Your Pet Needs a Dental Procedure

During your pet’s physical examination, the vet noticed signs of dental disease. There are many possible causes for this such as:

  • Insufficient chewing
  • Chewing something too hard causing a tooth fracture
  • Your pet may be genetically predisposed to dental disease

How important is it for my pet to have the dental procedure?

Dental disease is often painful, as most of us are only too aware. Treating the problem will be sure to improve your pet’s quality of life and their breath!

It is best to treat dental disease as early as possible to that we have the best chance of saving the teeth involved and minimising discomfort. Left untreated, dental disease will progress and sometimes require us to extract the diseased teeth.

With better veterinary care and nutrition our pets are living longer and healthier lives and we would like to ensure that your pet’s mouth stays healthy and pain-free too.

What is the procedure for admitting my pet into hospital?

Do not feed your pet from 8pm the night before. Water is ok overnight. A nurse will admit your pet into hospital between 8 and 9am and ask you to sign a consent form. A blood test will be recommended to you on admission as standard protocol. This test is to assure your pet has no underlying health problems before we go ahead with the anaesthesia. This is recommended for every animal that requires anaesthesia. Although this test is highly advisable, it is not compulsory. We will sometimes need to phone you to discuss our findings and treatment options so please ensure you are contactable during the day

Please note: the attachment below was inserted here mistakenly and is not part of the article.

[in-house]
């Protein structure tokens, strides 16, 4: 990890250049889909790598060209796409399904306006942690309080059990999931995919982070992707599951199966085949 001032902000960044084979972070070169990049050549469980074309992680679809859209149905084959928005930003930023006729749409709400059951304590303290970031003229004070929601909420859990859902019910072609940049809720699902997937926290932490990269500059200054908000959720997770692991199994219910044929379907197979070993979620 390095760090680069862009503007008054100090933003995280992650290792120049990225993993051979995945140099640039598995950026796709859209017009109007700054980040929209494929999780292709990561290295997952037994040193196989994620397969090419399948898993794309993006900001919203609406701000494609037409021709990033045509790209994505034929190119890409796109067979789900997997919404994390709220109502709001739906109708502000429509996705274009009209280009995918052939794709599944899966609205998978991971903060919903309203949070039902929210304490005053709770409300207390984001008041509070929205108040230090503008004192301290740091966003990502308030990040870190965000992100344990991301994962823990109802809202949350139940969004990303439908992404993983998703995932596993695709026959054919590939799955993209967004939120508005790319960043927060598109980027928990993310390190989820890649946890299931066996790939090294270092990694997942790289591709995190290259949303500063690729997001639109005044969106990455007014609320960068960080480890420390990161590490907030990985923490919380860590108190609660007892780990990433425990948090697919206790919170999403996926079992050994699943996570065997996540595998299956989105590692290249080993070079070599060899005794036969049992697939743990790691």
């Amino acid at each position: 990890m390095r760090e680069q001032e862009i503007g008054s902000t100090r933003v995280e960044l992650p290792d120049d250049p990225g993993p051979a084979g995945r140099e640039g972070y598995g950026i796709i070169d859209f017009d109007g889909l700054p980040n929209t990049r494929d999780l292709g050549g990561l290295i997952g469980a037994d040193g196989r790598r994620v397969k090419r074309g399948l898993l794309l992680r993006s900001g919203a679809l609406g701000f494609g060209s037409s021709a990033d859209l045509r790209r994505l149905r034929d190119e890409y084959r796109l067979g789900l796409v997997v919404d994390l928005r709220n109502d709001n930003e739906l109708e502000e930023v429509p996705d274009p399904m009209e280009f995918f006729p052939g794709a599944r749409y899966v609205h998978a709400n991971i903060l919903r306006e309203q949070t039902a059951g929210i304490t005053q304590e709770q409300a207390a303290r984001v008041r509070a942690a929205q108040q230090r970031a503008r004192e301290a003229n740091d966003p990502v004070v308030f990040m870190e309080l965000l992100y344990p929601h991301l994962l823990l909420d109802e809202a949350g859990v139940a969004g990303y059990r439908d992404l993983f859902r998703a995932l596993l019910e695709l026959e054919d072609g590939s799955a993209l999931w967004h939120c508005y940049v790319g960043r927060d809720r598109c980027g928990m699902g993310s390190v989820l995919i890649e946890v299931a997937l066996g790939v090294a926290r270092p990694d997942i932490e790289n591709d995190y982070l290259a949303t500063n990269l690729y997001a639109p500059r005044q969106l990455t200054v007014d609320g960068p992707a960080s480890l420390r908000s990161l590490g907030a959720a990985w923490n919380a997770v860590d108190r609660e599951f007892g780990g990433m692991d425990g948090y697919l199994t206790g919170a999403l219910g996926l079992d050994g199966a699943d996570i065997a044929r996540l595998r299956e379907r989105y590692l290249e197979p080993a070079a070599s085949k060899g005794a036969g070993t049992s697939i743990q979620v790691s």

What happens once my pet is admitted for the dental procedure?

Once admitted into hospital a vet will do an examination to make sure your pet is fit and healthy for an anaesthetic. The blood will then be taken for the pre-anaesthetic blood screen and run in-house before a sedative (including pain relief) is given to help the anaesthesia go smoothly.

The anaesthetic is given via an intravenous catheter and a tube is placed down the wind pipe to administer anaesthetic gas and oxygen to keep your pet asleep. Intravenous fluids are given to support the circulation and blood pressure is monitored.  A surgical nurse will closely monitor the anaesthetic for the duration of the procedure.

The gums are probed and explored for abnormalities and the teeth are inspected for further infection, fractures and cavities. Dental radiographs maybe performed to check for any tooth root problems. Any abnormalities are recorded. Severely diseased teeth may need to be extracted and the gum sutured over with dissolvable stitches. All remaining teeth are ultrasonically scaled and polished to remove all tartar and plaque.

What about pain relief?

We always give pain relief before any dental procedure and also during/after the procedure if extractions are required. Your pet may also be sent home with a course of pain medication.

What time can I pick up my pet?

Usually your pet will go home between 3pm and 6pm on the same day, however sometimes if there are multiple extractions, it is in the pet's best interest for them to stay with us overnight.

When can I book my pet's dental?

Dental procedures can be carried out most weekdays but this will depend on appointment load. Please call us on 9980 1800 to book your pet's dental and we can answer any further questions you may have about admission and procedure.